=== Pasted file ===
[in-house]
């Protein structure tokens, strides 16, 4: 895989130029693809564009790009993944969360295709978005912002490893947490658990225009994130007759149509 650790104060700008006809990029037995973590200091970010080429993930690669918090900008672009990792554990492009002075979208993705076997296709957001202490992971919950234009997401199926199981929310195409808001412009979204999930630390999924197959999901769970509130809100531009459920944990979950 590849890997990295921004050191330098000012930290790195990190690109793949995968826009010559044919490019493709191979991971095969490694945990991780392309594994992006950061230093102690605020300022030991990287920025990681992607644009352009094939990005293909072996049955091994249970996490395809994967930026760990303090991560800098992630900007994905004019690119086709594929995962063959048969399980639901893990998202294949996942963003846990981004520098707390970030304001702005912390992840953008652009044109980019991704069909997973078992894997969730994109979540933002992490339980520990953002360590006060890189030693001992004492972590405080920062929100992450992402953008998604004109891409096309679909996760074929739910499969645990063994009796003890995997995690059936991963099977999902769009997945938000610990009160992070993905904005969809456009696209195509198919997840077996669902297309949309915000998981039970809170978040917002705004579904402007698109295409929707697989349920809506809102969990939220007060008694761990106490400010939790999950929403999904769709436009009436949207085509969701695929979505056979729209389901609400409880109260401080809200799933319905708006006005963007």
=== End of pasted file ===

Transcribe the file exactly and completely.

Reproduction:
[in-house]
């Protein structure tokens, strides 16, 4: 895989130029693809564009790009993944969360295709978005912002490893947490658990225009994130007759149509 650790104060700008006809990029037995973590200091970010080429993930690669918090900008672009990792554990492009002075979208993705076997296709957001202490992971919950234009997401199926199981929310195409808001412009979204999930630390999924197959999901769970509130809100531009459920944990979950 590849890997990295921004050191330098000012930290790195990190690109793949995968826009010559044919490019493709191979991971095969490694945990991780392309594994992006950061230093102690605020300022030991990287920025990681992607644009352009094939990005293909072996049955091994249970996490395809994967930026760990303090991560800098992630900007994905004019690119086709594929995962063959048969399980639901893990998202294949996942963003846990981004520098707390970030304001702005912390992840953008652009044109980019991704069909997973078992894997969730994109979540933002992490339980520990953002360590006060890189030693001992004492972590405080920062929100992450992402953008998604004109891409096309679909996760074929739910499969645990063994009796003890995997995690059936991963099977999902769009997945938000610990009160992070993905904005969809456009696209195509198919997840077996669902297309949309915000998981039970809170978040917002705004579904402007698109295409929707697989349920809506809102969990939220007060008694761990106490400010939790999950929403999904769709436009009436949207085509969701695929979505056979729209389901609400409880109260401080809200799933319905708006006005963007």